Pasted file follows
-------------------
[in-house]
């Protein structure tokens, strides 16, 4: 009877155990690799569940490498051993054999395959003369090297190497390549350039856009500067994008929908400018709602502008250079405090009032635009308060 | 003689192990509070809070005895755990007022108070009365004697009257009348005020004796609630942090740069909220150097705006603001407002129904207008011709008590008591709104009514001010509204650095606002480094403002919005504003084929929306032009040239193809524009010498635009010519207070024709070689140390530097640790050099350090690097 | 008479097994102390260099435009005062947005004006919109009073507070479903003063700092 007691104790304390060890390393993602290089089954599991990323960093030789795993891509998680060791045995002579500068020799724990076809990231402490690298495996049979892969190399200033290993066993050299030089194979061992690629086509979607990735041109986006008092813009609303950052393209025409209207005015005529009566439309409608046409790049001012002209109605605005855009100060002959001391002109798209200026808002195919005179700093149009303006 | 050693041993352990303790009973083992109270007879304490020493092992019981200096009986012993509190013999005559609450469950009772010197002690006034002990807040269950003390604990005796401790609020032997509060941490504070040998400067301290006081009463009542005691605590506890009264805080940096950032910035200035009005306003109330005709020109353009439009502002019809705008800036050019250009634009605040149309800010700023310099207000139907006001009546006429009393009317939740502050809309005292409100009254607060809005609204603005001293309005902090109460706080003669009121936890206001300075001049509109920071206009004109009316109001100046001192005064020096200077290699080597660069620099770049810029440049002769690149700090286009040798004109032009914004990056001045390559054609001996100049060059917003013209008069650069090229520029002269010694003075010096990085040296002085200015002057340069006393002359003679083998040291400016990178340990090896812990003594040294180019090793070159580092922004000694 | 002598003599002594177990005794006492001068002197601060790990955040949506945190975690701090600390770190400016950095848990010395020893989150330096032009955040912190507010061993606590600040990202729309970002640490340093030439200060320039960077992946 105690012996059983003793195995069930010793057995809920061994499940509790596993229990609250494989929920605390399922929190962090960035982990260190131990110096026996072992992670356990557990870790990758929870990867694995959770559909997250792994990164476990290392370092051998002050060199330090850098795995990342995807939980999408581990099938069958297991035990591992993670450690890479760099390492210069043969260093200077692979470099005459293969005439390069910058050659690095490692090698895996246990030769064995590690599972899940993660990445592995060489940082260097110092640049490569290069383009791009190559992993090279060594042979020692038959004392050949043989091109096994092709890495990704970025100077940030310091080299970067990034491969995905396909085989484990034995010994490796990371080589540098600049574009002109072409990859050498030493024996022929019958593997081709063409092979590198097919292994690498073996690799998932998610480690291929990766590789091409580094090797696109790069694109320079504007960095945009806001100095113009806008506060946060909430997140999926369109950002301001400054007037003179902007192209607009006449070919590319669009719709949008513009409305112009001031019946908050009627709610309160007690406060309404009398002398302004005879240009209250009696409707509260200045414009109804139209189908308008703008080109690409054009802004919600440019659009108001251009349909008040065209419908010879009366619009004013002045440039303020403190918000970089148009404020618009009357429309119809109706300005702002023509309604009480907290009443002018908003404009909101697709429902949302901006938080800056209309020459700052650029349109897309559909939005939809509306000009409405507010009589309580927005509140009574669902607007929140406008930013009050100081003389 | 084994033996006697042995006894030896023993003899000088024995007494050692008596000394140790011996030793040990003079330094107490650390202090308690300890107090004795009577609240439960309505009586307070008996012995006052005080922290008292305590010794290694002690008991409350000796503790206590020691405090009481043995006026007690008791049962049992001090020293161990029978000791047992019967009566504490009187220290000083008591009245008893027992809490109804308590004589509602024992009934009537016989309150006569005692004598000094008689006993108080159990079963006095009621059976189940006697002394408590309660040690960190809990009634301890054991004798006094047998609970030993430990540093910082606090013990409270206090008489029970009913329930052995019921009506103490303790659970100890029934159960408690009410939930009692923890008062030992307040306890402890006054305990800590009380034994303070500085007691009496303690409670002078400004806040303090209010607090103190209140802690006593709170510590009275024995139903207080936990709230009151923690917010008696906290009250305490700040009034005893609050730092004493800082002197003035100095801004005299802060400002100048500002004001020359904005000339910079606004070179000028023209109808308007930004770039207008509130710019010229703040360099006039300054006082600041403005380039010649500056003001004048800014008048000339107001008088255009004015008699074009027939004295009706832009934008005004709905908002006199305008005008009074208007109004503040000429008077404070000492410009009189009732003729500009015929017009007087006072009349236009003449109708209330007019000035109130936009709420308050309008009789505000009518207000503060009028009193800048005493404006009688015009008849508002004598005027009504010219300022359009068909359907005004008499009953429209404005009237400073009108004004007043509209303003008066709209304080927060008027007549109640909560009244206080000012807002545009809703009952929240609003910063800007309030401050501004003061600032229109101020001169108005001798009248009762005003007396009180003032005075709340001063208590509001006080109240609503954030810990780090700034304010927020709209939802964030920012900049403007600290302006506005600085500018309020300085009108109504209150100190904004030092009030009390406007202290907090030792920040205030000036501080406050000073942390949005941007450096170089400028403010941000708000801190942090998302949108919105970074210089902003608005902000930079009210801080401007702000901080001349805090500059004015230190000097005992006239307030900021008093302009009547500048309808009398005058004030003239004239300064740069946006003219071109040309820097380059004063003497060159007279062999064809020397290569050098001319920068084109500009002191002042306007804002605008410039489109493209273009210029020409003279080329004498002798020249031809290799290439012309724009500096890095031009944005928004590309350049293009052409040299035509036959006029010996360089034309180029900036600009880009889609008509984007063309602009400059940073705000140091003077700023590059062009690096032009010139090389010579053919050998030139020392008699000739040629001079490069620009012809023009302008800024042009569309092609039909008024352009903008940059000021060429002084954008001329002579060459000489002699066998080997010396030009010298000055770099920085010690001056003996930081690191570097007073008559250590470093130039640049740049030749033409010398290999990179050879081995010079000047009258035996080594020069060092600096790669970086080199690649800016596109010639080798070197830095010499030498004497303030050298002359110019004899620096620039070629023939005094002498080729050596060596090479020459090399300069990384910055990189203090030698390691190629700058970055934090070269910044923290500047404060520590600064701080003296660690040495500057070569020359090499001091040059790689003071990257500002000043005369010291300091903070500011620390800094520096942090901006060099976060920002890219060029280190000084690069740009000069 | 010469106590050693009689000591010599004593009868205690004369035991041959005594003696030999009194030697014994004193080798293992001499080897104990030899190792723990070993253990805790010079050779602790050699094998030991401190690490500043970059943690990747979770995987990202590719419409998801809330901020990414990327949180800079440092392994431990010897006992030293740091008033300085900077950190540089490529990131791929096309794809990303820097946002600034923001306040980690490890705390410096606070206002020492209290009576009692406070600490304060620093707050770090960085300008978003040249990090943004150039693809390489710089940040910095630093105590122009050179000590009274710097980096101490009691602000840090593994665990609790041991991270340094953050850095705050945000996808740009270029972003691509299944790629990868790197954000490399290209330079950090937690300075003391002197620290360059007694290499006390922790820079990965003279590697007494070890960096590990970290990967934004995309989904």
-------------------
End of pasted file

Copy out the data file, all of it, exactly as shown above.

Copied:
[in-house]
């Protein structure tokens, strides 16, 4: 009877155990690799569940490498051993054999395959003369090297190497390549350039856009500067994008929908400018709602502008250079405090009032635009308060 | 003689192990509070809070005895755990007022108070009365004697009257009348005020004796609630942090740069909220150097705006603001407002129904207008011709008590008591709104009514001010509204650095606002480094403002919005504003084929929306032009040239193809524009010498635009010519207070024709070689140390530097640790050099350090690097 | 008479097994102390260099435009005062947005004006919109009073507070479903003063700092 007691104790304390060890390393993602290089089954599991990323960093030789795993891509998680060791045995002579500068020799724990076809990231402490690298495996049979892969190399200033290993066993050299030089194979061992690629086509979607990735041109986006008092813009609303950052393209025409209207005015005529009566439309409608046409790049001012002209109605605005855009100060002959001391002109798209200026808002195919005179700093149009303006 | 050693041993352990303790009973083992109270007879304490020493092992019981200096009986012993509190013999005559609450469950009772010197002690006034002990807040269950003390604990005796401790609020032997509060941490504070040998400067301290006081009463009542005691605590506890009264805080940096950032910035200035009005306003109330005709020109353009439009502002019809705008800036050019250009634009605040149309800010700023310099207000139907006001009546006429009393009317939740502050809309005292409100009254607060809005609204603005001293309005902090109460706080003669009121936890206001300075001049509109920071206009004109009316109001100046001192005064020096200077290699080597660069620099770049810029440049002769690149700090286009040798004109032009914004990056001045390559054609001996100049060059917003013209008069650069090229520029002269010694003075010096990085040296002085200015002057340069006393002359003679083998040291400016990178340990090896812990003594040294180019090793070159580092922004000694 | 002598003599002594177990005794006492001068002197601060790990955040949506945190975690701090600390770190400016950095848990010395020893989150330096032009955040912190507010061993606590600040990202729309970002640490340093030439200060320039960077992946 105690012996059983003793195995069930010793057995809920061994499940509790596993229990609250494989929920605390399922929190962090960035982990260190131990110096026996072992992670356990557990870790990758929870990867694995959770559909997250792994990164476990290392370092051998002050060199330090850098795995990342995807939980999408581990099938069958297991035990591992993670450690890479760099390492210069043969260093200077692979470099005459293969005439390069910058050659690095490692090698895996246990030769064995590690599972899940993660990445592995060489940082260097110092640049490569290069383009791009190559992993090279060594042979020692038959004392050949043989091109096994092709890495990704970025100077940030310091080299970067990034491969995905396909085989484990034995010994490796990371080589540098600049574009002109072409990859050498030493024996022929019958593997081709063409092979590198097919292994690498073996690799998932998610480690291929990766590789091409580094090797696109790069694109320079504007960095945009806001100095113009806008506060946060909430997140999926369109950002301001400054007037003179902007192209607009006449070919590319669009719709949008513009409305112009001031019946908050009627709610309160007690406060309404009398002398302004005879240009209250009696409707509260200045414009109804139209189908308008703008080109690409054009802004919600440019659009108001251009349909008040065209419908010879009366619009004013002045440039303020403190918000970089148009404020618009009357429309119809109706300005702002023509309604009480907290009443002018908003404009909101697709429902949302901006938080800056209309020459700052650029349109897309559909939005939809509306000009409405507010009589309580927005509140009574669902607007929140406008930013009050100081003389 | 084994033996006697042995006894030896023993003899000088024995007494050692008596000394140790011996030793040990003079330094107490650390202090308690300890107090004795009577609240439960309505009586307070008996012995006052005080922290008292305590010794290694002690008991409350000796503790206590020691405090009481043995006026007690008791049962049992001090020293161990029978000791047992019967009566504490009187220290000083008591009245008893027992809490109804308590004589509602024992009934009537016989309150006569005692004598000094008689006993108080159990079963006095009621059976189940006697002394408590309660040690960190809990009634301890054991004798006094047998609970030993430990540093910082606090013990409270206090008489029970009913329930052995019921009506103490303790659970100890029934159960408690009410939930009692923890008062030992307040306890402890006054305990800590009380034994303070500085007691009496303690409670002078400004806040303090209010607090103190209140802690006593709170510590009275024995139903207080936990709230009151923690917010008696906290009250305490700040009034005893609050730092004493800082002197003035100095801004005299802060400002100048500002004001020359904005000339910079606004070179000028023209109808308007930004770039207008509130710019010229703040360099006039300054006082600041403005380039010649500056003001004048800014008048000339107001008088255009004015008699074009027939004295009706832009934008005004709905908002006199305008005008009074208007109004503040000429008077404070000492410009009189009732003729500009015929017009007087006072009349236009003449109708209330007019000035109130936009709420308050309008009789505000009518207000503060009028009193800048005493404006009688015009008849508002004598005027009504010219300022359009068909359907005004008499009953429209404005009237400073009108004004007043509209303003008066709209304080927060008027007549109640909560009244206080000012807002545009809703009952929240609003910063800007309030401050501004003061600032229109101020001169108005001798009248009762005003007396009180003032005075709340001063208590509001006080109240609503954030810990780090700034304010927020709209939802964030920012900049403007600290302006506005600085500018309020300085009108109504209150100190904004030092009030009390406007202290907090030792920040205030000036501080406050000073942390949005941007450096170089400028403010941000708000801190942090998302949108919105970074210089902003608005902000930079009210801080401007702000901080001349805090500059004015230190000097005992006239307030900021008093302009009547500048309808009398005058004030003239004239300064740069946006003219071109040309820097380059004063003497060159007279062999064809020397290569050098001319920068084109500009002191002042306007804002605008410039489109493209273009210029020409003279080329004498002798020249031809290799290439012309724009500096890095031009944005928004590309350049293009052409040299035509036959006029010996360089034309180029900036600009880009889609008509984007063309602009400059940073705000140091003077700023590059062009690096032009010139090389010579053919050998030139020392008699000739040629001079490069620009012809023009302008800024042009569309092609039909008024352009903008940059000021060429002084954008001329002579060459000489002699066998080997010396030009010298000055770099920085010690001056003996930081690191570097007073008559250590470093130039640049740049030749033409010398290999990179050879081995010079000047009258035996080594020069060092600096790669970086080199690649800016596109010639080798070197830095010499030498004497303030050298002359110019004899620096620039070629023939005094002498080729050596060596090479020459090399300069990384910055990189203090030698390691190629700058970055934090070269910044923290500047404060520590600064701080003296660690040495500057070569020359090499001091040059790689003071990257500002000043005369010291300091903070500011620390800094520096942090901006060099976060920002890219060029280190000084690069740009000069 | 010469106590050693009689000591010599004593009868205690004369035991041959005594003696030999009194030697014994004193080798293992001499080897104990030899190792723990070993253990805790010079050779602790050699094998030991401190690490500043970059943690990747979770995987990202590719419409998801809330901020990414990327949180800079440092392994431990010897006992030293740091008033300085900077950190540089490529990131791929096309794809990303820097946002600034923001306040980690490890705390410096606070206002020492209290009576009692406070600490304060620093707050770090960085300008978003040249990090943004150039693809390489710089940040910095630093105590122009050179000590009274710097980096101490009691602000840090593994665990609790041991991270340094953050850095705050945000996808740009270029972003691509299944790629990868790197954000490399290209330079950090937690300075003391002197620290360059007694290499006390922790820079990965003279590697007494070890960096590990970290990967934004995309989904």